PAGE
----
Tuesday 15 March 2016, 7.30 - 8.30 am

 
Pain, perception & assessment is as individual as the patient

Over 3 million people in Australia suffer from chronic pain yet many patients do not achieve adequate pain relief. Chronic pain is a bio-psychosocial phenomenon that involves complex interactions between biological, psychological, social and cultural factors, which complicate its diagnosis and management. Response to treatment is individualised and the complexities of pain management highlight the importance of a multimodal approach. This symposium will explore an individualised approach to managing chronic pain and important outcomes for patients beyond a reduction in pain intensity.

Professor Eric VisserProfessor Eric Visser holds the Inaugural Churack Chair in Chronic Pain Education and Research at the University of Notre Dame Australia (UNDA) and St John of God Subiaco Hospital.
Professor  Visser is a pain medicine physician, anaesthesiologist and director at PainScienceWA, Joondalup Health Campus. He is also clinical senior lecturer in the School of Pharmacology and Anaesthesiology at the University of Western Australia (UWA).
Eric's wide-ranging interests include developing best- practice pain education systems, acute pain service applications and chronic post-surgical pain. 


Tuesday 15 March 2016, 7.30 - 8.30 am

 
Evidence-based treatment of neuropathic pain: The new NeuPSIG recommendations

This session will present an overview over current concepts in the treatment of neuropathic pain. It will illustrate, that commonly used analgesics such as paracetamol and NSAIDs/Coxibs do play no role in this setting.

In contrast, medications that “dampen down” peripheral sensitization (e.g. sodium channel blockers, “dampen down” central sensitization (e.g. NMDA-antagonists, calcium channel modulators (α-2-delta)) or “enhance” descending inhibitory pathways (e.g. tricyclics/SNRIs, tramadol, tapentadol) are effective.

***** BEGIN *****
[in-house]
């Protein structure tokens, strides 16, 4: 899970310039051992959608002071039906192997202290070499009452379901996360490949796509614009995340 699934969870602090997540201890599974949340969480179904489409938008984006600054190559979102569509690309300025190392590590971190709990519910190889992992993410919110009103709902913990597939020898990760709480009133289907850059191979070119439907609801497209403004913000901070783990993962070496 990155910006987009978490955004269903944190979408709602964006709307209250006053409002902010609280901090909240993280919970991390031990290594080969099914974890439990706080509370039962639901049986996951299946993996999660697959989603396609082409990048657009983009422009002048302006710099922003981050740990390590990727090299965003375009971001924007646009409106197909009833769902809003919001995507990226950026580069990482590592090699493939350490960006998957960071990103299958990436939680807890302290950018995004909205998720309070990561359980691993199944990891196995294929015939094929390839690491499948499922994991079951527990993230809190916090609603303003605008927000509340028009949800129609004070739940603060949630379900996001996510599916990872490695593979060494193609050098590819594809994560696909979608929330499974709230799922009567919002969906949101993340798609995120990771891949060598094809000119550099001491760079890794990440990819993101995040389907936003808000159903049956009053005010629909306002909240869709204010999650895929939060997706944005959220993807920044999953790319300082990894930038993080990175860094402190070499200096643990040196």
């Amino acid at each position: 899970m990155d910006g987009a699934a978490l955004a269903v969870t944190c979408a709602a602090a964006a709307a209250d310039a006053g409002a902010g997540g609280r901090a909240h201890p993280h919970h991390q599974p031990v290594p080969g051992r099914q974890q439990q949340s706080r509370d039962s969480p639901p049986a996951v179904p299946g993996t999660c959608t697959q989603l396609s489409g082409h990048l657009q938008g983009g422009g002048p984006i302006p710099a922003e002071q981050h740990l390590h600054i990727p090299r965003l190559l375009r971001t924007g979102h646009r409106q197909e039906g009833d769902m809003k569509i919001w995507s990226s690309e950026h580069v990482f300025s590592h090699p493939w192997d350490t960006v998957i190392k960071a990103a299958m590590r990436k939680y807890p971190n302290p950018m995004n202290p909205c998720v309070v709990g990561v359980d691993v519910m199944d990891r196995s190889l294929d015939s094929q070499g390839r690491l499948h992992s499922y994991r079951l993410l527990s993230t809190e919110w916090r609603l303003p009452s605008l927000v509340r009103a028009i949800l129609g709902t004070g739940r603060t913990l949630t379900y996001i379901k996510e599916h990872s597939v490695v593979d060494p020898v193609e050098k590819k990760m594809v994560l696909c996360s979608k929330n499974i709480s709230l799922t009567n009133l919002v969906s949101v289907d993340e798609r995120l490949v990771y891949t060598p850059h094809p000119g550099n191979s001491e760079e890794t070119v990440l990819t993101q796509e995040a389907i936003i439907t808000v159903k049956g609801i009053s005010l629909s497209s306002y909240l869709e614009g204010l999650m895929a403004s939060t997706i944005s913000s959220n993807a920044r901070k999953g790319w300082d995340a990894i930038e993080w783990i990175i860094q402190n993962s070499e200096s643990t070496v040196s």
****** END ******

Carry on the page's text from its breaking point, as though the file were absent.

The latest guidelines by the SIG Neuropathic Pain of the IASP are providing a clear hierarchy of useful medications (1). Specifically they list gabapentin and pregabalin, SNRIs such as duloxetine and venlafaxine and the tricyclic antidepressants as first line treatments. Second line treatments are tramadol and for topical neuropathic pain the 5% lidocaine, the 8% capsaicin patch and botulinum toxin. Strong opioids are listed as third line treatment due to the problems associated with their use.

It is of note that cannabinoids, discussed widely as a treatment option, received a weak recommendation against their use, reflecting data on relatively poor efficacy and increased risks.

Professor Stephan Schug is currently Professor and Chair of Anaesthesiology in the School of Medicine and Pharmacology at the University of Western Australia and Director of Pain Medicine at the Royal Perth Hospital, Australia. As Director of Pain Medicine, his clinical responsibilities include the running of a Comprehensive Inpatient Pain Service at two sites of this hospital as well as a multi-disciplinary Pain Medicine Centre, which is accredited for training by the Faculty of Pain Medicine of the Australian and New Zealand College of Anaesthetists.

For further information please contact the APS Secretariat: DC Conferences Pty Ltd
Suite 103, Level 1, 3-5 West Street, North Sydney NSW 2060, Australia | PO Box 637, North Sydney 2059
P 612 9954 4400 | F 612 9954 0666 | E aps2016@dcconferences.com.au